Table of Contents Table of Contents
Previous Page  134 / 290 Next Page
Show Menu
Previous Page 134 / 290 Next Page
Page Background


Patients admitted to an orthogeriatric unit who gave

informed consent for the biomarker

s study. Musclemass was assessed

using bioimpedance analysis, Janssen (J) and Masanés (M) reference

cutoff-points were used. Strengthwas assessedwith handgrip (Jamar


dynamometer). Assessment included socio-demographic data, cogni-

tive status (Pfeiffer, GDS-Reisberg), functional status (Barthel, Lawton,

FAC), nutrition (MNA, BMI), number of falls, medications. After one

year, by phone-call, mortality, functional status, cognitive status, visits

to Emergency Department (ED), hospitalizations, falls and institu-

tionalization were collected.


N = 87. Mean age:88.0 ± 4.7. Women:82.8%. Sarcopenia pre-

valence varied from 8.8%(J) to 33.7%(M). One-year-mortality: 16%.

Visits-to-ED:0.7 ± 1.1. Hospitalizations:0.2 ± 0.5. Falls:1.4 ± 1.6. No

ambulation: 38.1%. 45.7% had at least one visit to the ED, 20.5%

one or more hospitalizations. Independent for ADL 14.3%, severe

dependency 57.1%. Only 14.3% were independent in more than three

IADL. 55% had at least one fall, 15%

4 falls after discharge. In

multivariate analysis, sarcopenia was not predictive of mortality. The

only predictive factor of mortality was male gender(p = 0.012).


Sarcopenia, assessed by international (Janssen) and local

(Masanés) cutoff-points, did not predict one-year-mortality in this

small sample of patients hospitalized for the surgical treatment of a

hip fracture. This should be confirmed with a larger sample. Male

gender is a risk factor for one-year-mortality in this population.

Funded with a grant from FundaciónMutuaMadrileña


Prevalence of malnutrition in a post-acute care geriatric unit:

applying the new ESPEN definition

D. Sánchez-Rodríguez


, E. Marco


, N. Ronquillo-Moreno



R. Miralles


, O. Vázquez-Ibar


, F. Escalada


, J. Muniesa




Geriatrics Department, Parc Salut Mar,


Rehabilitation Research Unit.

Institut Hospital del Mar d

Investigacions Mèdiques (IMIM),



Autònoma de Barcelona,


Physical Medicine and Rehabilitation

Department, Parc Salut Mar,


Universitat Internacional de Catalunya,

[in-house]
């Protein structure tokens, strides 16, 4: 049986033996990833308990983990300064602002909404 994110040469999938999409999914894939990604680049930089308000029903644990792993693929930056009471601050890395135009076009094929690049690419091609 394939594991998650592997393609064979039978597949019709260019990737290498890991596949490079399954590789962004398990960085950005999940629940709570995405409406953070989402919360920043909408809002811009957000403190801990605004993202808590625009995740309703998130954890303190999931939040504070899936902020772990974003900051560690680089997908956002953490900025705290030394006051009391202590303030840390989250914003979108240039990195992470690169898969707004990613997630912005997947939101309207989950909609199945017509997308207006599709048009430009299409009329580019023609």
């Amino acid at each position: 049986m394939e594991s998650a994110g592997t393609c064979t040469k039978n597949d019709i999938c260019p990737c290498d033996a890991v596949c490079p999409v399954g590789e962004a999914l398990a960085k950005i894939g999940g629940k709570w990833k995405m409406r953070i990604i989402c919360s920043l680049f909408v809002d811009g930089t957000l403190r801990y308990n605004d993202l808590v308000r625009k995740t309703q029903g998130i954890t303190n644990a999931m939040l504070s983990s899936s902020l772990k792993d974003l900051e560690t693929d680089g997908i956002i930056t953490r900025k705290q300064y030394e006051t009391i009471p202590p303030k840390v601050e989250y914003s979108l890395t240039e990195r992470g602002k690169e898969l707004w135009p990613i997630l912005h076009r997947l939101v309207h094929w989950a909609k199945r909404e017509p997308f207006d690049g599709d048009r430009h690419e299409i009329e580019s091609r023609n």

Barcelona, Spain


The European Society of Clinical Nutrition and

Metabolism (ESPEN) recently proposed a consensus definition of

malnutrition. Using these criteria, prevalence of malnutrition in

hospitalized older diabetic and community-dwelling population

(middle-aged, geriatric outpatients, healthy old, and healthy young

individuals) has been reported. However, determining prevalence in

older deconditioned in-patients due to an acute process is needed. Our

aim is to assess malnutrition in post-acute care applying ESPEN



Eighty-eight in-patients aged

70, body mass index

(BMI < 30 Kg/m


) were included (84.1 years-old; 62% women) by

screening for malnutrition risk using Mini-Nutritional Assessment-

Short Form (MNA-SF). ESPEN definition of malnutrition, i.e. low BMI

(<18.5 kg/m


) or a combination of unintentional weight loss and

low BMI/low fat-free mass index (FFMI) was applied. Malnutrition

biochemical markers were determined.


From 88 in-patients screened as

at risk

by MNA-SF, 27

(30.7%) noticed unintentional weight loss. First option of ESPEN

criteria (BMI < 18.5 kg/m


) found a prevalence of 4.5% (4 patients);

second option, (unintentional weight loss plus low BMI), 7.9% (7

patients), and third option (unintentional weight loss plus low FFMI),

17% (15 patients). Malnourished patients according to ESPEN criteria

were 17 (19.3%). No statistical differences in biochemical markers

were found between patients with and without malnutrition.


Applying ESPEN definition, malnutrition prevalence

was 19.3% in post-acute geriatric in-patients. Combining ESPEN

malnutrition criteria, with MNA-SF as a screening tool, seem to be a

valid, reliable, and feasible instrument in post-acute care. Further